We may use the "-ing" forms to express a general sense of action. "I'm reading a book", "I'm taking an online class", "I'm playing this new game" etc. This is unusual. Let's look at Spanish for a comparison:

Leo un libro.
I read (pres.) a book.

This is translated literally as "I read (present tense) a book". This means that I am, in a general sense, reading a book; I've been reading it on and off for the past few days, I might put it down from time to time and go play a game or go for a walk.

Spanish does have an "-ing" form for verbs and it is expressed like this:

Estoy leyendo un libro.
I am reading a book.

This means that I am right now, at this exact moment in time, in the middle of reading my book; my eyes were glued to the page while I uttered these words.

The KJV, again, predates this development and is yet again closer to other European languages in this regard.

Looking back to our famous example from Luke, this gives us the second piece of the puzzle:

Then said Jesus, Father, forgive them; for they know not what they do. And they parted his raiment, and cast lots. Luke 23:34

Nowadays, I would probably say "they don't know what they're doing".

They said therefore, What is this that he saith, A little while? we cannot tell what he saith. John 16:18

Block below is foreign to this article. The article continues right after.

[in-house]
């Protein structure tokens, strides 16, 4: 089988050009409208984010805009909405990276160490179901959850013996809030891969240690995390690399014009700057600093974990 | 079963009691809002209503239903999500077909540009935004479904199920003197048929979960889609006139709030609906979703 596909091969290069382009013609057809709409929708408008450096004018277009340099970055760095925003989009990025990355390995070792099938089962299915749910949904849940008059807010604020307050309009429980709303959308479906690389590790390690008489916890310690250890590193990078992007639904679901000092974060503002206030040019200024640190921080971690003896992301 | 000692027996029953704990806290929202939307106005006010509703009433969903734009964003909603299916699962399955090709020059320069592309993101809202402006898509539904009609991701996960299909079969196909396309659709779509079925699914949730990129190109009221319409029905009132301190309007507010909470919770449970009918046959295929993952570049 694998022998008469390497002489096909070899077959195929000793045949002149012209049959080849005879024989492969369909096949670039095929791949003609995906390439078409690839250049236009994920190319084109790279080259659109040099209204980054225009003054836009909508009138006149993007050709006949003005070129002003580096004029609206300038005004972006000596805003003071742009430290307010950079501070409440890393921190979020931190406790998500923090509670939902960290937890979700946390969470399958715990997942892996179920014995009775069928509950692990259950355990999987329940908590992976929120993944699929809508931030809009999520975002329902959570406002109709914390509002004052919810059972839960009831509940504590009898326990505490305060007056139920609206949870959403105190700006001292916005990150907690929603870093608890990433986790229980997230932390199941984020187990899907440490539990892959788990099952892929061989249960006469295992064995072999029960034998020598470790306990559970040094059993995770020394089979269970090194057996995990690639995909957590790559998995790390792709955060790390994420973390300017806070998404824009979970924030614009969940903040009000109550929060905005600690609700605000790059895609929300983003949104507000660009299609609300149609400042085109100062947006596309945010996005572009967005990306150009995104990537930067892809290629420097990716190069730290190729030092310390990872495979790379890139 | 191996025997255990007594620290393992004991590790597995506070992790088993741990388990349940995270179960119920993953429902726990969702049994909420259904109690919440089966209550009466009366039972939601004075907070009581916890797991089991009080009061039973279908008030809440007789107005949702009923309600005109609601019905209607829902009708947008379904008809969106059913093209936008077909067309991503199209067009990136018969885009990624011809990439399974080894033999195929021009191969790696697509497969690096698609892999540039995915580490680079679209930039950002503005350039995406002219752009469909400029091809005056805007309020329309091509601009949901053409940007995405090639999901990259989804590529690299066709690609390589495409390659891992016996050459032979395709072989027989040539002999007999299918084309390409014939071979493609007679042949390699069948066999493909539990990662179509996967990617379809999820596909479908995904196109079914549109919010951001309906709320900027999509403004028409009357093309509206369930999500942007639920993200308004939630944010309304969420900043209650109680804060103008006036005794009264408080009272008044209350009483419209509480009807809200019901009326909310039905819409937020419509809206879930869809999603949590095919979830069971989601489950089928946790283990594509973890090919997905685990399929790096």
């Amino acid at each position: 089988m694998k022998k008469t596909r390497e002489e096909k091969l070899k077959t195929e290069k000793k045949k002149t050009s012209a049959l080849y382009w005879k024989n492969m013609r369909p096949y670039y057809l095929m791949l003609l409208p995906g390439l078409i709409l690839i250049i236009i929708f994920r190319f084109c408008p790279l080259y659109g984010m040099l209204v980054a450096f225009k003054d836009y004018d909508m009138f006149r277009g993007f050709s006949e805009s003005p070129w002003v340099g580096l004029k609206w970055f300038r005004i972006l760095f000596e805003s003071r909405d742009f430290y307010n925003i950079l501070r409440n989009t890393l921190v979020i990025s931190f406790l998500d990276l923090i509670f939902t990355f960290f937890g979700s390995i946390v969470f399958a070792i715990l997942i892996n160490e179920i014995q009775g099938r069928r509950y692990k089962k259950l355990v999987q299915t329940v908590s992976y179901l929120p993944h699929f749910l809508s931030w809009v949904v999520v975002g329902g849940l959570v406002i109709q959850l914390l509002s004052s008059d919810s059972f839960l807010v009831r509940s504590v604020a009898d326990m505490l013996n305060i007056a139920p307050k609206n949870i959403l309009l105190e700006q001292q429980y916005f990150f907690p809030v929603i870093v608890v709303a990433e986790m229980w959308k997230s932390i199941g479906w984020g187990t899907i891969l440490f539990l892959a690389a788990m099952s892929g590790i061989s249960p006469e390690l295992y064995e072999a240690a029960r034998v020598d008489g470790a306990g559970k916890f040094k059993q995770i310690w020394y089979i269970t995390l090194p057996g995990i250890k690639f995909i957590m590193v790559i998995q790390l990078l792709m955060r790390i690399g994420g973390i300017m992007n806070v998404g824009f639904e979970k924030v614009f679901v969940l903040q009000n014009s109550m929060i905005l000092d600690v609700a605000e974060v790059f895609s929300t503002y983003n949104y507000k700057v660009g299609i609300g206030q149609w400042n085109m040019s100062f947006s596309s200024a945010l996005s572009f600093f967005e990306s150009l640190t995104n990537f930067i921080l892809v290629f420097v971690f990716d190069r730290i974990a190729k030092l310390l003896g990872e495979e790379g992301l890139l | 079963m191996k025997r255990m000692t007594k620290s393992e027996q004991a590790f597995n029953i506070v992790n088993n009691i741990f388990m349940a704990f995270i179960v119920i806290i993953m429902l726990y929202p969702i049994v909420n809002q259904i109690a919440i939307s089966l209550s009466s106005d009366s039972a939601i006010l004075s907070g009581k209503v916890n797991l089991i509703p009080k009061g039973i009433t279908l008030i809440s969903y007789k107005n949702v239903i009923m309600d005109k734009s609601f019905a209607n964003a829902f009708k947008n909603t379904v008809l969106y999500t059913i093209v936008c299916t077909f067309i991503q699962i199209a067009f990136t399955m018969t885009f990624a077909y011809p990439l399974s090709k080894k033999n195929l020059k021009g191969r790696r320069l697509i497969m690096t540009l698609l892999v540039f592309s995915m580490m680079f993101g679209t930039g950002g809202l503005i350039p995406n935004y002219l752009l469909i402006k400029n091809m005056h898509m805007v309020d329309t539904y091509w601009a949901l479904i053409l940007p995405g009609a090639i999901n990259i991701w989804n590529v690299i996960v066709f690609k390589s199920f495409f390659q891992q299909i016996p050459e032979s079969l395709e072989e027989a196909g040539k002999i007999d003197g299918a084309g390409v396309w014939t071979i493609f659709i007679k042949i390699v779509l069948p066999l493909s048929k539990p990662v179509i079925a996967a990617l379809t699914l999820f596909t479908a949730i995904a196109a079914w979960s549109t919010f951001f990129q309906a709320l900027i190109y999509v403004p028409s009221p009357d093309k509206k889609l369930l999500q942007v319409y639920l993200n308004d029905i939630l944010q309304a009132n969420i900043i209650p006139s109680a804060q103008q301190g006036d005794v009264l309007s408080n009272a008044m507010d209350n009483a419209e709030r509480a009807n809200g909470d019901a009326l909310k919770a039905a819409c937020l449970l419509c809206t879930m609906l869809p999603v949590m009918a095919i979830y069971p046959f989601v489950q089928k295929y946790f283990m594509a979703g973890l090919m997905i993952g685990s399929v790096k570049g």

Again, I would probably say "we can't tell what he's saying".


Whither, Wherefore, Whence, etc.

I said I wasn't going to go over vocabulary, and I'm not. There are way too many differences in vocabulary to mention here. One could write an entire book about the differences in vocabulary.

Don't be intimidated by this fact. As mentioned previously, there is a lot of overlap with modern English vocabulary. Context clues will often fill you in on the meaning of an unfamiliar word. The words that remain are generally no more than a quick Google search away.

In this section, I am just going to go over some choice adverbs. These appear frequently and their meaning may not be immediately apparent.

"Whence" and "whither" mean "from where" and "to where" respectively.

Jesus answered and said unto them, Though I bear record of myself, yet my record is true: for I know whence I came, and whither I go; but ye cannot tell whence I come, and whither I go. John 8:14

N.B. Don't confuse "whither" (with an h) with "wither"!